The University of Melbourne Student Union has taken an important stand in support of protest rights, condemning the victimisation of student protesters by university management and Victoria Police.
On 4 August, the union’s student council passed a motion “[opposing] Victoria Police’s crackdown on activists protesting the bigoted Liberals behind the Menzies Institute” and committed $500 “as a contribution towards the students’ fines and as an expression of solidarity”.
This comes after several students received fines totalling more than $3,000 for alleged “riotous behaviour” during an impromptu protest in March against the Robert Menzies Institute. In a move that marks a dangerous precedent for collaboration between university management and Victoria Police, activists believe that management singled out individual students and forwarded their details to the police.
The Robert Menzies Institute is a Liberal Party think tank that opened on campus in November 2021. Although pitched as “non-partisan”, its board is stacked with Liberal Party luminaries like Peta Credlin, Georgina Downer and David Kemp, and it was bankrolled by the former Liberal federal government to the tune of $7 million. Its purpose is to sanitise and celebrate the reactionary legacy of Liberal Party architect Robert Menzies.
Students have protested the Menzies Institute from the outset and built a widely popular activist campaign against it, endorsed by the undergraduate student union, the Graduate Student Association and the National Tertiary Education Union. In doing so, they have stood in the best tradition of radical student unionism, whether Melbourne University students turning their union building into a refuge for draft dodgers opposed to the Vietnam War or University of New South Wales students protesting against the college on their campus of Opus Dei, which financed fascist regimes in Spain and Chile.
Management at Melbourne University willingly worked with Liberal Party figures to set up the Menzies Institute. For them, the Liberal Party is just another private bidder for university property and intellectual clout, along with large weapons manufacturers like Lockheed Martin, from which management accepted $13 billion in 2016 to open a research centre for the development of military technology.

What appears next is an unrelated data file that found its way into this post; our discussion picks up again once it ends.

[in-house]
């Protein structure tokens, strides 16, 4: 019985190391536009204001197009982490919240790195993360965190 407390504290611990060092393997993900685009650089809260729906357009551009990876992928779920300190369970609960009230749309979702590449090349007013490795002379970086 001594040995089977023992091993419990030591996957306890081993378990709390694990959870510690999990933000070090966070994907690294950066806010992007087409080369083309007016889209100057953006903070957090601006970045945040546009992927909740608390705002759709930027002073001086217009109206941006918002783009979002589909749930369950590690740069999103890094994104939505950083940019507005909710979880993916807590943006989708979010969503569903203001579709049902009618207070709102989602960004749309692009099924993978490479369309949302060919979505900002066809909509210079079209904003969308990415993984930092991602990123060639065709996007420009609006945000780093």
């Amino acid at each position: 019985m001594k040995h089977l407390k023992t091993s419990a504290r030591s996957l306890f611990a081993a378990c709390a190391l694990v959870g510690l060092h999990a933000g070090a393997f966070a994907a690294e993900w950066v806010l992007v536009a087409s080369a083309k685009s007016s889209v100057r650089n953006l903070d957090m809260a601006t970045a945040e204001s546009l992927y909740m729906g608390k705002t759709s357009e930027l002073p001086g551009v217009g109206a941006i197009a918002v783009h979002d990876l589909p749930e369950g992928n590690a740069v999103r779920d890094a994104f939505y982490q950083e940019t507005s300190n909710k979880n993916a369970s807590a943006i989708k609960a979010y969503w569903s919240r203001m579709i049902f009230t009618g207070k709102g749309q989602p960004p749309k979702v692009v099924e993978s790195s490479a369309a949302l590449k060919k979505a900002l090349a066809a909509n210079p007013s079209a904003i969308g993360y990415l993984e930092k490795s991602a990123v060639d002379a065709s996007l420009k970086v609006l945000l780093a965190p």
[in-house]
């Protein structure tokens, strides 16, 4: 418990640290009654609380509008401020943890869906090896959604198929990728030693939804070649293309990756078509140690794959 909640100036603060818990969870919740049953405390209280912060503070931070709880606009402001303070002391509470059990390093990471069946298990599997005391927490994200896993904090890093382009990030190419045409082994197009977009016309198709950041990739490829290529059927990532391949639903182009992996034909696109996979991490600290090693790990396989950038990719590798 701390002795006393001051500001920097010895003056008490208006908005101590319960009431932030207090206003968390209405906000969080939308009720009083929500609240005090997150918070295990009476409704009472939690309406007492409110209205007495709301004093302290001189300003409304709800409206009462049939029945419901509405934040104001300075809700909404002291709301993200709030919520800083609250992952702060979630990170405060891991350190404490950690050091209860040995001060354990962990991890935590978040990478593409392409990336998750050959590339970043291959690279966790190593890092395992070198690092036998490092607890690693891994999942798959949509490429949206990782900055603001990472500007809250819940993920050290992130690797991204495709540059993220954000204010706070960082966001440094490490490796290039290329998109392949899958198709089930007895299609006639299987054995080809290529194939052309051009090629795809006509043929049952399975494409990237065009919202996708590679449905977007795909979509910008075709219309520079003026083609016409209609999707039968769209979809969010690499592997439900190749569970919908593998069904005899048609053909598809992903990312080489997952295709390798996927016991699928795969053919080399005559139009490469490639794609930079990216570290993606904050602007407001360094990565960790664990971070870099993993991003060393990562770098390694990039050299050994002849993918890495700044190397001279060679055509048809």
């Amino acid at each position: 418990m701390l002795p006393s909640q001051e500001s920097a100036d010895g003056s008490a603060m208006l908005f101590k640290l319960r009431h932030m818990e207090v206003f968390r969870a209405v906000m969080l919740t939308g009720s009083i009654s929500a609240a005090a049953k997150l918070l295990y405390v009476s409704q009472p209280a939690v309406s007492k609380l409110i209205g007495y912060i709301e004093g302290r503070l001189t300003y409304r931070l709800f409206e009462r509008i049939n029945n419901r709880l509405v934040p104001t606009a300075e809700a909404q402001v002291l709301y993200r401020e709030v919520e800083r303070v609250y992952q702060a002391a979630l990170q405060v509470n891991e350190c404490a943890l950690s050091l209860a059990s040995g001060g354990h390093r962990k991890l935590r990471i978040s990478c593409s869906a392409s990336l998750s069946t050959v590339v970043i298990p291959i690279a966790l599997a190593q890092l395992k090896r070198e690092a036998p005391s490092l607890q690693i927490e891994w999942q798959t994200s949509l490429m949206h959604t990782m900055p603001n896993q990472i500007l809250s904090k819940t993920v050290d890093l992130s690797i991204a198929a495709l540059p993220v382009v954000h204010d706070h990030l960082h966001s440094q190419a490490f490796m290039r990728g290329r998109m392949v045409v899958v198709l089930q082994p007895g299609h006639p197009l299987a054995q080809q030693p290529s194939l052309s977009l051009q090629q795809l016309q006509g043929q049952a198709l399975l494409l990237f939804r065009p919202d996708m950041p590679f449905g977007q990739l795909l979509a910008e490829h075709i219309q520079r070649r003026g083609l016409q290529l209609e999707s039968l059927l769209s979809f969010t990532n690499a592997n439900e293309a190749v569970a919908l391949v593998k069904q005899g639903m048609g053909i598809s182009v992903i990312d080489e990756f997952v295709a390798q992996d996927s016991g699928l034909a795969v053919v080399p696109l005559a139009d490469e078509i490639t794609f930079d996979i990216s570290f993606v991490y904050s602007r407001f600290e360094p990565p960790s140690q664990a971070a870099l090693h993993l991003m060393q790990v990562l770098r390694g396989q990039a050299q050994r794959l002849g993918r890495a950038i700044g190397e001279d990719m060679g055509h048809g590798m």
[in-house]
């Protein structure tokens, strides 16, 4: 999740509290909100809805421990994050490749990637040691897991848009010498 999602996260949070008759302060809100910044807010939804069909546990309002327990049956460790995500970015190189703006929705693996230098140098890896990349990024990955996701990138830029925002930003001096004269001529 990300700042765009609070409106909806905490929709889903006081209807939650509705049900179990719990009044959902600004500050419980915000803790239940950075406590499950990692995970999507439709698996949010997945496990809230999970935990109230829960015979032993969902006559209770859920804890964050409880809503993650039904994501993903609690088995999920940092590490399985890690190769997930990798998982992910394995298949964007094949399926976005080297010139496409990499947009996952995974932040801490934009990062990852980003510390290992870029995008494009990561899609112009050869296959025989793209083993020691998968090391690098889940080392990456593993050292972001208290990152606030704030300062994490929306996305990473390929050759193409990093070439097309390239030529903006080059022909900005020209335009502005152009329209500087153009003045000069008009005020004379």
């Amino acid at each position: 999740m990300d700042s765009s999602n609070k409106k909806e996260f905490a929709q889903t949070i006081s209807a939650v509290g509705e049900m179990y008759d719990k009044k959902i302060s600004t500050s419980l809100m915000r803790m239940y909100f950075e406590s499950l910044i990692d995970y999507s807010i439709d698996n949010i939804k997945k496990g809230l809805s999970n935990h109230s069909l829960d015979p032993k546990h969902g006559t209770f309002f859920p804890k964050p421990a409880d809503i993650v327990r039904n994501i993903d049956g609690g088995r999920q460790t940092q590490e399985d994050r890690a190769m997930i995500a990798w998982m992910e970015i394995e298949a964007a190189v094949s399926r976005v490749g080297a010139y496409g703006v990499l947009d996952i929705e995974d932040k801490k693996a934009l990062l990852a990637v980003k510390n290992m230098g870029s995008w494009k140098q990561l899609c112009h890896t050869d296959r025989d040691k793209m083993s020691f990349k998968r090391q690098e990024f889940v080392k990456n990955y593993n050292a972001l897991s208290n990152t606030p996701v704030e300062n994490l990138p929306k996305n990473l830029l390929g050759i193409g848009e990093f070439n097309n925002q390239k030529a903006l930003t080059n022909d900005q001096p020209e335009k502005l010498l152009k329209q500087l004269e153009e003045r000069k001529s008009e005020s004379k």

Partnerships like these with big corporations and their parliamentary servants reveal the hypocrisy of Melbourne University’s progressive facade. For all that management boasts about its commitment to reconciliation with Indigenous people, this has not stopped it from opening a shrine to a ruling-class racist in cooperation with conservative culture warriors like Peta Credlin.
University management’s likely collaboration with Victoria Police demonstrates just how committed it is to working with reactionaries and repressing dissent. Staff and students were given no opportunity to object to the institute, the university negotiating it through backroom deals with the Liberal Party. Now, by voluntarily revealing the details of some protesters to the police, university management is seeking to intimidate students from expressing their collective political opposition in the best way available to them: through protest.
Protest everywhere is increasingly under attack. New South Wales recently introduced a bill that threatens protesters with up to $20,000 in fines and up to two years’ prison time for blocking traffic or marching on roads. Meanwhile, the Labor government in Victoria has also passed its own anti-protest laws designed to prevent climate activists from obstructing the destruction of native forests.
In the face of these new anti-protest laws, the decision of student unions to take a stand in support of protest rights is particularly important. Attacks on protesters at any level, including on campus, should be opposed as a necessary part of combating the injustices of the state and the system it serves.
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